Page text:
5 Feb 2011

Mubarak aims to win over Egypt’s rich

Calls for change in Egypt have come from every level of society. But Krishnan Guru-Murthy finds that the country’s well-off now think it is time to go back to work.

President Mubarak’s strategy appears to be to isolate the protesters while he tries to get Egypt back to work, in the process securing an orderly transition of power.

In this, he appears to be winning over Egypt’s upper middle class, a small but significant group who want to get back to the business of making money.

Nowhere in central Cairo is back to normal. But after 12 days, the affluent in Egypt’s capital seem to want their lives back.

The Gezira club may only be a few minutes from Tahrir Square but, says Krishnan Guru-Murthy, it feels a world away.

If the reforms happen, the crowds will dissolve and things will go back to normal life. Gezira club member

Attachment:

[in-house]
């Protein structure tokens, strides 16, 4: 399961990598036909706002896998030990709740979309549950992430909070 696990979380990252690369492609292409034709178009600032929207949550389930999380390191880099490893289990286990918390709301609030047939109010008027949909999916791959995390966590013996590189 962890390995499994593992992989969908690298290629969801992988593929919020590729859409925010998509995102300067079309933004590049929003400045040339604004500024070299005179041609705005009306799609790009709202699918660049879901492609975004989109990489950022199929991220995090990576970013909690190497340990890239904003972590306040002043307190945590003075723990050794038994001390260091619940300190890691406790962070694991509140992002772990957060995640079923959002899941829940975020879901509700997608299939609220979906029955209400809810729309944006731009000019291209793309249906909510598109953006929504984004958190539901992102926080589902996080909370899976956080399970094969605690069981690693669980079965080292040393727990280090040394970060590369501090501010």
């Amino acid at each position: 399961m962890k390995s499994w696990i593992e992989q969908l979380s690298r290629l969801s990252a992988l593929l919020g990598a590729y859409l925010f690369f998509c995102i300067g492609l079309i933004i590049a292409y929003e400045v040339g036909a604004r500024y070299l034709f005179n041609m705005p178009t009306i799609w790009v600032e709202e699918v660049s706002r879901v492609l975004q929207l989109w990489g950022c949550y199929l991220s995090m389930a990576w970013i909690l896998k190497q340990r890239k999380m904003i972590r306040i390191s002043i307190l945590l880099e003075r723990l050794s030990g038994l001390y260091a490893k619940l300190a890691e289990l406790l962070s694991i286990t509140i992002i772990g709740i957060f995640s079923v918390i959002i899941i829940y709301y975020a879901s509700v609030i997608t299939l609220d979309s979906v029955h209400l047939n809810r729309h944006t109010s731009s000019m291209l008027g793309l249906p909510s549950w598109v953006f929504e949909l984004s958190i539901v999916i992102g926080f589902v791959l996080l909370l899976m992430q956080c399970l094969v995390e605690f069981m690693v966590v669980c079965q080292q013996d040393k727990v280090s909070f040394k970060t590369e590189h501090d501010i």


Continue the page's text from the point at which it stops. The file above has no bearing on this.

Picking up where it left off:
Club members mostly supported the protests of the last few days – but they think it is now time to go back to work.

One club member told Channel 4 News that the crowds in the square did not represent all Egyptians. “Most of them are coming from different backgrounds and different political agendas,” he said.

They agreed that it was the system they wanted to change, not President Mubarak himself.

“If the reforms are happening at the pace the government mentioned before, those crowds will dissolve and things will go back to normal life,” one man predicted. If not, he said, the demonstrations will resume.

Who Knows Who: Egypt in turmoil
We profile the main players in the Egyptian crisis, from Hosni Mubarak and Omar Suleiman to the Muslim Brotherhood, and look back at former US Secretary of State Henry Kissinger's connections with Egypt -

- Egypt on the brik: Mubarak to the Brotherhood
- Omar Suleiman: Egypt's vice-presidential spook
- Kissinger, Sadat and the Egypt connection